Twitter and Social Networking

All Web2.0 tools need to have a certain ‘critical mass’ before they start to become useful – for example, YouTube is only interesting once a good number of people have uploaded some videos.

With Twitter (and other social networking tools) I think you have to reach critical mass in two different ways:

  1. Critical Mass of People. That is, lots of people* have to be using it. (*By ‘people’ I mean people who you may wish to share thoughts with – friends, colleagues, like-minded professionals, others with interesting viewpoints)
  2. Critical Mass of Communication. I know several people who have signed up for Twitter or Facebook (or Bebo, MySpace etc.) and then asked “what does it do?”; “what’s the point?”. Social Networking does not work if users do not attempt to join social networks.

This is analagous to moving home and making new friends. When you move home, you pick a neighbourhood in which you will ‘fit’. In order to make new friends, there has to be a neighbourhood of people (i.e. a critical mass of people with which to be friendly) and also forums for communication. These forums may include the schoolgates when you pick your children up in the afternoons, the local shop, the local pub etc. People who do not communicate with their neighbours do not create friendships.

Following this analogy, online social networking is more likely to be successful if:

  • users choose the right online social network (i.e. ‘neighbourhood’). I don’t use Bebo because none of my friends use Bebo and it seems full of teenagers. I use Facebook because a lot of my friends have accounts and most of my students also use it.
  • users find friends and communicate. Facebook does not work if you join and do nothing else. It becomes less pointless if you search for your (realworld) friends and throw sheep at them; post pictures of yourself; play games with colleagues etc.

This is particularly the case with Twitter. It took me a long time to ‘get’ Twitter. I joined, found a few friends to ‘follow’ and waited. And nothing much happened. (I don’t have that many real-world friends who tweet; and don’t have much time to tweet myself.)

However, things looked up when I started to follow interesting Tweeters – people who I didn’t necessarily know in real life, but seemed to have something useful/funny/current to say. Things looked up again when I started to tweet a little – even if I just retweeted someone else’s previous tweet. People began to follow me as well. Social networks began to grow and so I began to see how this might be interesting.

Two questions remain though:

  1. How do I find the time to tweet, whilst also coping with work, family and the rest of life?
  2. Twitter may be interesting, but is it worthwhile? In particular, can it help with my work as a teacher?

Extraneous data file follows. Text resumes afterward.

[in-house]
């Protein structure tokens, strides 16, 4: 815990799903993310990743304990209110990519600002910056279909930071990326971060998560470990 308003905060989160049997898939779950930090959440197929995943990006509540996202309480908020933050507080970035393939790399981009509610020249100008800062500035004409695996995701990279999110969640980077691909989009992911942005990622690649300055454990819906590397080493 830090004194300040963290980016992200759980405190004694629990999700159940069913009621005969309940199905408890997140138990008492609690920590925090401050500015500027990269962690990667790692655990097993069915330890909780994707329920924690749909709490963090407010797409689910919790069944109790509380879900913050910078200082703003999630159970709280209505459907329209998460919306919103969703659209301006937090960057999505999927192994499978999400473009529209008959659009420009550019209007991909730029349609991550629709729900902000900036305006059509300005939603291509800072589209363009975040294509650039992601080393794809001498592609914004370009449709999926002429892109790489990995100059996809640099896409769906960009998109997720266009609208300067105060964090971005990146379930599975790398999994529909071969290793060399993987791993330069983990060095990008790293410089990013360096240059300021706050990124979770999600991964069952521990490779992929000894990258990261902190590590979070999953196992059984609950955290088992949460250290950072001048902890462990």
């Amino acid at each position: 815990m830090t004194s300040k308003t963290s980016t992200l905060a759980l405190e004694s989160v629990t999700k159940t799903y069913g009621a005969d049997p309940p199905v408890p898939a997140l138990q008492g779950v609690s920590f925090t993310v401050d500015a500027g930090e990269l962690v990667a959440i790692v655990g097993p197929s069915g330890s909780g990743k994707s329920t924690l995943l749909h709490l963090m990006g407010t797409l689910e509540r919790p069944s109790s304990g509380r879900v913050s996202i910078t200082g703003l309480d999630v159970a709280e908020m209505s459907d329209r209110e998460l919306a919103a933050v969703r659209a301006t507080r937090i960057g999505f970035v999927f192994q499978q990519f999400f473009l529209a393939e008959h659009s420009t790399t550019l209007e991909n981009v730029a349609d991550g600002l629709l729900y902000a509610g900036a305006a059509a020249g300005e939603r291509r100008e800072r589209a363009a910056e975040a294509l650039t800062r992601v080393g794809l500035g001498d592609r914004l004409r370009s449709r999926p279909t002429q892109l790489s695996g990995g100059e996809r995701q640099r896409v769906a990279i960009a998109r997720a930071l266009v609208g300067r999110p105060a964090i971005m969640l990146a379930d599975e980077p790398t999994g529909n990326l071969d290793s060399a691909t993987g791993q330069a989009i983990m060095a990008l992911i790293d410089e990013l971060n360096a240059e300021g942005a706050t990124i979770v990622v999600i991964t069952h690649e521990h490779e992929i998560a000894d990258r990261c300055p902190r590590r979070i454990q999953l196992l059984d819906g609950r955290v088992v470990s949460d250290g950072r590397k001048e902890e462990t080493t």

I’ll consider these questions in another blog sometime. Right now, I need to get back to Twitter!

Work Smart 2.0

My top e-learning tip is not specifically for mathematics teachers alone, or perhaps not even just teachers:

New technology is, by definition, fast moving and rapidly changing. There’s a lot of interesting stuff out there and it is very easy to get overwhelmed by it all. I try to handle it by letting the technology take the strain. For example:

Social Bookmarking

Sign up to or another social bookmarking site and add the delicious bookmarking buttons to your browser. As you wander the web, add favourite pages to your delicious account. This has three advantages over using ‘normal’ bookmarks:

  1. You can access your bookmarks anywhere – so when you’re next in the classroom, you can go straight to and see all of your bookmarks. You don’t need to remember the weblinks; you don’t need to remember to bring that piece of paper you wrote the weblonk down on.
  2. You can organise your bookmarks in the way you want. By ‘tagging’ your bookmarks with keywords, categorises your bookmarks how you want.
  3. You can share your bookmarks. By giving people your account name, they can see your bookmarks. This is great for teachers – for example, you can search through the web for good revision sites, adding them to your delicious bookmarks as you go and tagging them ‘Y11Revision’. Then all you havd to do is tell your Y11 students to go to One word of caution though – make sure you only bookmark the sites you don’t mind other people knowing you read!

For example, see my mathematics bookmarks at


YouTube has lots of good revision videos for Calculus. You could create a document and copy and paste all of the weblinks across from YouTube; you could create a webpage and embed the videos into it. The smarter way is to create an account on YouTube and add the best videos to a Calculus Revision playlist that you create. You can embed that playlist into a website or virtual-learning environment.

Other Web2.0 Tools

Social bookmarking and YouTube are two types of Web2.0 tool. You can normally also use the other Web2.0 websites in a smart way to save you time and effort and so make learning more effective and efficient.

  • SlideShare is a great place to find useful presentations.
  • TeacherTube is getting better and better and now contains lots of useful videos for (surprisingly) teachers!

And of course you can always write a blog so that you can keep your notes for lessons online so that you can access them anywhere and your students can see them afterwards!